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GM design chief Ed Welburn on his 44-year legacy and the high-tech future of the connected car

GM design chief Ed Welburn on his 44-year legacy and the high-tech future of the connected car

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Ed Welburn standing beside the Corvette Stingray concept in 2009.
General Motors

When Ed Welburn retires from his post as General Motors' global design chief this July, he'll be leaving behind a 44-year legacy that cuts right through the most turbulent era in GM's long history. There was the culling of the Pontiac, Oldsmobile, and Saturn brands; bankruptcy and a federal bailout; the 1973 energy crisis that flipped the American auto industry upside down and heralded the rise of fierce Japanese competition.

Basically, Welburn had an interesting career (to put it mildly). But his successor — 33-year GM vet Michael Simcoe — is likely in for an even more interesting run. Automakers of all sizes have started tripping over themselves in a bid to reinvent their businesses as quickly as possible, preparing for a world where we live in carless megacities interconnected by vehicles that have no drivers. Gasoline has started giving way to battery packs. Silicon Valley versus Detroit has overshadowed GM versus Ford. The challenges are very different — and arguably, more hostile to legacy automakers like GM — than the ones Welburn dealt with at the drafting table inside Buick's design studio circa 1973.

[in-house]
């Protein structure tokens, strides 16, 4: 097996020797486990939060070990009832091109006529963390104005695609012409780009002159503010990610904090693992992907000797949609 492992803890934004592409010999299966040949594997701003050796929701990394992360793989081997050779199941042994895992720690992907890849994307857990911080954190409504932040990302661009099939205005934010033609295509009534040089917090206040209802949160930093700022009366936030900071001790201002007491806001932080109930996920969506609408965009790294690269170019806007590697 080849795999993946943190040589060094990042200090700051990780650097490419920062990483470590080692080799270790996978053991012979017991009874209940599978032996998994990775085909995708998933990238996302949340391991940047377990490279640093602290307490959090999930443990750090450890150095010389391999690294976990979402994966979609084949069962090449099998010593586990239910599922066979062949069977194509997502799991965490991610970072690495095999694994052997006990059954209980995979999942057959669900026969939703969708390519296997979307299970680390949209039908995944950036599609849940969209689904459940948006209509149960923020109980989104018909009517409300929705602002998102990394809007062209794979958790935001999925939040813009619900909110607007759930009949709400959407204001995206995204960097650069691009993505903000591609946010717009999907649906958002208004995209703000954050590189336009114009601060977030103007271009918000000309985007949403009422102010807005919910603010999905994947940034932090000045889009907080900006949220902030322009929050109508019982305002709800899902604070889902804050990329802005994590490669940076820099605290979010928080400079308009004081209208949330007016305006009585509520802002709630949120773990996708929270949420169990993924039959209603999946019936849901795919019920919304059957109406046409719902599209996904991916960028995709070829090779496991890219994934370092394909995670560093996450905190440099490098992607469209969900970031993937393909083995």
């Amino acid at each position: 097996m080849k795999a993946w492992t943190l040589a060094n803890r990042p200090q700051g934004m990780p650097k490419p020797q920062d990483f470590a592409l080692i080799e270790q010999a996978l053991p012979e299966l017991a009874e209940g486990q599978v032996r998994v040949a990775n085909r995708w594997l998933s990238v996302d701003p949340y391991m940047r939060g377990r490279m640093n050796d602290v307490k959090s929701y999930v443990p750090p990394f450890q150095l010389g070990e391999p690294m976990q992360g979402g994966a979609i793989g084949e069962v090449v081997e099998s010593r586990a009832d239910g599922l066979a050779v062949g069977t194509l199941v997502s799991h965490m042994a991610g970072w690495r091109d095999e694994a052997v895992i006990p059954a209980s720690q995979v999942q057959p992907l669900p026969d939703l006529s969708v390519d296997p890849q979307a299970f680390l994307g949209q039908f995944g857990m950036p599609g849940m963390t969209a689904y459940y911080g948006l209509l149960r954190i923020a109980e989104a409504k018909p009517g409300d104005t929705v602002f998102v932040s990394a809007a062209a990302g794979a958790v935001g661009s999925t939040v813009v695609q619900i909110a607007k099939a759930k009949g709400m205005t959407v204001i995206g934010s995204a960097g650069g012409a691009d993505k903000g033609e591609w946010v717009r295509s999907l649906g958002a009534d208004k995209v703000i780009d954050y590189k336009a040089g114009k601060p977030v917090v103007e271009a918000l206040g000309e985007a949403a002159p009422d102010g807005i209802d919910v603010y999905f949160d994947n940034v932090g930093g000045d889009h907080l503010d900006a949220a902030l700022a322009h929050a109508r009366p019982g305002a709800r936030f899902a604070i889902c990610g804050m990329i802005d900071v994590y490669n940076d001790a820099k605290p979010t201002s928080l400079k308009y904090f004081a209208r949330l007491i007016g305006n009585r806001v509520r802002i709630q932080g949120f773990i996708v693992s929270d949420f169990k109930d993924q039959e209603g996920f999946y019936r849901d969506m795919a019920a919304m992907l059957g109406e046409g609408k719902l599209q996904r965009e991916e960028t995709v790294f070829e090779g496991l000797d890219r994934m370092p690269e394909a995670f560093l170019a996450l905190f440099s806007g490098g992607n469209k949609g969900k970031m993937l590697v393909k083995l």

"They're very different people — engineers are very different from designers."

I had a brief chat with Welburn recently to talk about his retirement, and he agreed that car design is about to shift dramatically — but he argues that the self-driving revolution is still a ways off. "Everyone's talking about autonomous vehicles, and it's still a few years away. There's a lot of work to do between now and then," he says. "It depends on what level of autonomous technology the vehicle has, but the driver of the car will bring about a very different way of thinking about an automobile. That change will then have an influence on other vehicles that may not be autonomous at all."